Upcoming Humanities Grant Events

march

19mar11:59 pmHumanities Grant Spring DeadlineEvent Type:Grant & Program Deadlines,Humanities Grants

For Humanities Grant Inquiries Contact

James Nelson
Director of Grants
jnelson “at” mihumanities.org

Help Support Michigan Humanities

Spring 2019 Humanities Grant Awards

1.) Akshara

Project Name: Rasa Festival of Performing Arts
Grant Request: $15,000
Region: Southeast

Project Summary: 

Akshara is hosting the Rasa Festival of Performing Arts, a series of performing arts events rooted in the traditions of South Asia, and given new expression in the flourishing Indian and Bangladeshi communities of Southeast Michigan. Rich in traditions of classical, folk, and ritual performing arts, these communities take pride in preserving and passing down these traditions to younger generations. We will showcase dance, music, and theater by master performers, community members across generations, invited and touring artists from India, and more, creating an open platform for inter-cultural understanding and dialogue, education, preservation of heritage, and continuation of tradition in new ways. Each event will feature lectures by scholars, discussions, video presentations, Q&A sessions, and demonstrations in order to present the cultural context and history, as well as their significance in the immigrant communities. There will also be panel discussions and audience participation forums to facilitate dialogue on the role of performing arts traditions in community building, recognizing cultural diversity, and the creation of identity.

2.) Cedar Tree Institute

Project Name: Water Rising
Grant Request:  $14,000
Region: Upper Peninsula

Project Summary: 

The year 2019 has been designated the “Gift of Water.” As part of our mission, the Cedar Tree Institute will present Water Rising as part of our on-going efforts in promoting water stewardship. Water Rising is a unique multi-genre collaboration that brings the humanities and arts together through writing and the visual arts, including music and video installation, to inspire viewers to engage their own sense of place. The goal is to help communities discover their own unique connection to place, deepening the personal sense of responsibility for stewardship of their cultural heritage and environment. A core idea behind the Water Rising collaboration is the awareness that stewardship begins with caring, and that caring begins with connection—we cannot save nature or heritage unless we find ways to connect with it. Water Rising programs, with a multi-genre approach linking art with science and the humanities, have been designed to increase accessibility for a wide range of viewers and participants, and to celebrate the diversity that makes up our American landscape.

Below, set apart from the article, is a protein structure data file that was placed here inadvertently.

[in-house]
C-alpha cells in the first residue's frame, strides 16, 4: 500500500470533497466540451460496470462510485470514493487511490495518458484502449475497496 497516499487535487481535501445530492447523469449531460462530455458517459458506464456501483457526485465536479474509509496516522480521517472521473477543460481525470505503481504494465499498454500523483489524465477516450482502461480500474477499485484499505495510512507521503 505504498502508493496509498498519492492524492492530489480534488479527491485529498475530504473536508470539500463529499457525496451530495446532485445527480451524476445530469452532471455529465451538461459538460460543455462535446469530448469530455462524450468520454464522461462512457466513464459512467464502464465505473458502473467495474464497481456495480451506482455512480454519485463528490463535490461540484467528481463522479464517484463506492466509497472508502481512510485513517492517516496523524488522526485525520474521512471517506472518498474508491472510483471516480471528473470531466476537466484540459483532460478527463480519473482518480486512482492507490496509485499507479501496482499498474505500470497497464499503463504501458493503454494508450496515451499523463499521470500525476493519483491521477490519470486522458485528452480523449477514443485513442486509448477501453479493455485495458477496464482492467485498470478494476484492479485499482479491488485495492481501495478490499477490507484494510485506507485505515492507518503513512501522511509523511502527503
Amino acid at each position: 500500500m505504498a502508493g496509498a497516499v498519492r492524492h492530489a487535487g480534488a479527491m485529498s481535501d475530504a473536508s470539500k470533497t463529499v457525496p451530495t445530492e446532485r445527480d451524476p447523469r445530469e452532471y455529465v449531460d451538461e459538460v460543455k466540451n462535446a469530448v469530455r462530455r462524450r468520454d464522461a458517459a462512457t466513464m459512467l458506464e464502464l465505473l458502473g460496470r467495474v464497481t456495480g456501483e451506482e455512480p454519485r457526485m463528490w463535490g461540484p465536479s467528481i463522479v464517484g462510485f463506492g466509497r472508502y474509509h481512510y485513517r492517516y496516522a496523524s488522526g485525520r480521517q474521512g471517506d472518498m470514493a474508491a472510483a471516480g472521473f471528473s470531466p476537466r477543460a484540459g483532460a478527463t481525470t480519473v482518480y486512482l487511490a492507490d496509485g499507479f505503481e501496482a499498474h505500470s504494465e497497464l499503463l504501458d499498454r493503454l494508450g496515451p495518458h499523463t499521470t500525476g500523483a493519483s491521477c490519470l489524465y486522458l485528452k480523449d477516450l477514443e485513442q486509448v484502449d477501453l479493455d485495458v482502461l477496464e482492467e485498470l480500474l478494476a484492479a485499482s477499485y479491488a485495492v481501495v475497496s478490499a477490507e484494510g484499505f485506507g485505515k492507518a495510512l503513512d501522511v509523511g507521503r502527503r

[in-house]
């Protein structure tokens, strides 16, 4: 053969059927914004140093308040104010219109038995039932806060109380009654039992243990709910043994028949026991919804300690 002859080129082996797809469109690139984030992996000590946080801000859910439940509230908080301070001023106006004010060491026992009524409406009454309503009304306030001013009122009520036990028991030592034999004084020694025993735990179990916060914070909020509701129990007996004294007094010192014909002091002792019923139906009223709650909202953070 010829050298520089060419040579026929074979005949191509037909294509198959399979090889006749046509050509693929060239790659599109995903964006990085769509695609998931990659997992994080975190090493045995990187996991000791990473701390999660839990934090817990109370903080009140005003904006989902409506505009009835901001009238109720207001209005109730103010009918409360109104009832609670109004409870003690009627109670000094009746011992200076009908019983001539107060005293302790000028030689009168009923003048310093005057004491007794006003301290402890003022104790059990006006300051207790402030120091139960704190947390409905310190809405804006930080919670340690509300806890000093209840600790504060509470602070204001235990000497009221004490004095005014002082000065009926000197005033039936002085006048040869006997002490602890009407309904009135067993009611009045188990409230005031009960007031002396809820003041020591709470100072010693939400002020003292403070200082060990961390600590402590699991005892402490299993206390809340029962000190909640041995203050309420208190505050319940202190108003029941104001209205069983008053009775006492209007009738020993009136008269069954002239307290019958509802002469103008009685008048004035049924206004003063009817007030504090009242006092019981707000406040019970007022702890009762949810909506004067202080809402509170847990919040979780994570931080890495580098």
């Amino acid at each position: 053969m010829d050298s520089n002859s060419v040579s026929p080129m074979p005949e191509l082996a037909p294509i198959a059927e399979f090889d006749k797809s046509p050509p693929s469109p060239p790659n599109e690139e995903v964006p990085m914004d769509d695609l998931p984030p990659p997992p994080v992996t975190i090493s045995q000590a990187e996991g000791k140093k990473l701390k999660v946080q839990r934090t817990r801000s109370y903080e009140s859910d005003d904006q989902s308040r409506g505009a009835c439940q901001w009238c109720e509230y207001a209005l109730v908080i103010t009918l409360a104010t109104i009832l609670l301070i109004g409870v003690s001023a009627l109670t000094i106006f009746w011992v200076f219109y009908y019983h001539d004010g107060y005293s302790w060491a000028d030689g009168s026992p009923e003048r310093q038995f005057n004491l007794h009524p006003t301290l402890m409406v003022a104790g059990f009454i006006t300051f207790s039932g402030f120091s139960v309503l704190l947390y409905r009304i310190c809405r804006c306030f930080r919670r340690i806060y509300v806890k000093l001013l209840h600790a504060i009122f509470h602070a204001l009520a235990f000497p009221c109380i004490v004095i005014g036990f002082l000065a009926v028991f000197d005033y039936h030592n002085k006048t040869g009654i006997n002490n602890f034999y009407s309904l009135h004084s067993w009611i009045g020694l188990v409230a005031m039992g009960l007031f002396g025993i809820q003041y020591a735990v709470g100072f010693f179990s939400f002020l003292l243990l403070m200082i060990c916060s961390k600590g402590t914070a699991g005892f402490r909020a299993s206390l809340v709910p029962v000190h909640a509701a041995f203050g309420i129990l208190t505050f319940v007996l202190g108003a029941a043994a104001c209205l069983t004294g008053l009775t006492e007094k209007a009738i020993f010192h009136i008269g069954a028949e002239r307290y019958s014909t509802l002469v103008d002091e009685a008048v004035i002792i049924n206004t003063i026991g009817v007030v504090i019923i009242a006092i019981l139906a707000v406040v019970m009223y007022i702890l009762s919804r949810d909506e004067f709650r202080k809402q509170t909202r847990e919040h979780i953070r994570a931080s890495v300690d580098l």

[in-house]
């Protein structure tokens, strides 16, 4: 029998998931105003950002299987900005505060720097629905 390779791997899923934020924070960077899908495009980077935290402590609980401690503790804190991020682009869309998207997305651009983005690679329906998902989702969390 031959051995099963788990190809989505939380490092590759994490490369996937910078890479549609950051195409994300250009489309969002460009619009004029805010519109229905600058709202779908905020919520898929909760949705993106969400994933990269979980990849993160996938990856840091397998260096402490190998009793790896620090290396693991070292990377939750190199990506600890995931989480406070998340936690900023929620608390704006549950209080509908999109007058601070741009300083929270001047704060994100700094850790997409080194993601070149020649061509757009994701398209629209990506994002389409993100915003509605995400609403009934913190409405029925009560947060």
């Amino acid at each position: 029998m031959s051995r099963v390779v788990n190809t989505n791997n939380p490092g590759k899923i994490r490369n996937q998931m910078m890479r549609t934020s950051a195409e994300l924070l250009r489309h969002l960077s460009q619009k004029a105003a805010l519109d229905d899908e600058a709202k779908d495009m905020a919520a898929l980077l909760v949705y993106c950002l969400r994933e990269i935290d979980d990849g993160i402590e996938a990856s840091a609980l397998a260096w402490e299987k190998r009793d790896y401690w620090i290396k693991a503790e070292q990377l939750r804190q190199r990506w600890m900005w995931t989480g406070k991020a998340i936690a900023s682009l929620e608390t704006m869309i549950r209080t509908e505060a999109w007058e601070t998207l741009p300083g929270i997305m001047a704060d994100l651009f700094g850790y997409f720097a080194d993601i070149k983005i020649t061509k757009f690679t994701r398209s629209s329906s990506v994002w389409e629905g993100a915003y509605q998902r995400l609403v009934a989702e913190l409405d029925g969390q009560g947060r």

3.) Detroit Educational Television

Project Name: Rihla: Arab Americans in Detroit
Grant Request:  $15,000
Region: Southeast/Nationwide

Project Summary: 

DPTV will produce, engage, and distribute video-based educational experiences that connect Arab American communities to other communities in Southeast Michigan through its “Detroit Performs” and “One Detroit” series. These combined efforts provide the region with a way to connect to the issues and people that define and illuminate the strengths of Detroit. DPTV is telling the story of the most important city in America, connecting four million metro-Detroiters through focused, objective news and thoughtful commentary. Rihla: Arab Americans in Detroit will underscore this vision by connecting DPTV’s audience to some of the largest, oldest, and most diverse Arab American communities in the United States.

4.) Detroit Historical Society

Project Name: Neighborhoods: Where Detroit Lives Oral History Project
Grant Request:  $14,500
Region: Southeast

Project Summary: 

The Detroit Historical Society’s award-winning Detroit 67: Looking Back to Move Forward was the catalyst for the organization’s newest oral history project, The Neighborhoods: Where Detroit Lives. The Detroit Historical Society is very intentional about reaching deep into Detroit neighborhoods to amplify and preserve the stories of those who would never have otherwise had a platform. Detroit’s neighborhoods are a rich mosaic—each with its own history and personality. The society’s Neighborhoods: Where Detroit Lives oral history project will focus on chronicling life in Detroit’s many neighborhoods by interviewing the people that make life in them. The project will follow established protocol for oral history collection, to record living people’s testimony about their own experiences, place them in an accurate historical context, and create a historical record. Specifically, the Neighborhoods: Where Detroit Lives project seeks to capture the history and identity of each neighborhood through the memories and experiences of its residents.

5.) Detroit Public Theatre

Project Name: Richard III-In Prison: A Critical Edition
Grant Request:  $15,000
Region: Southeast/Nationwide

Project Summary: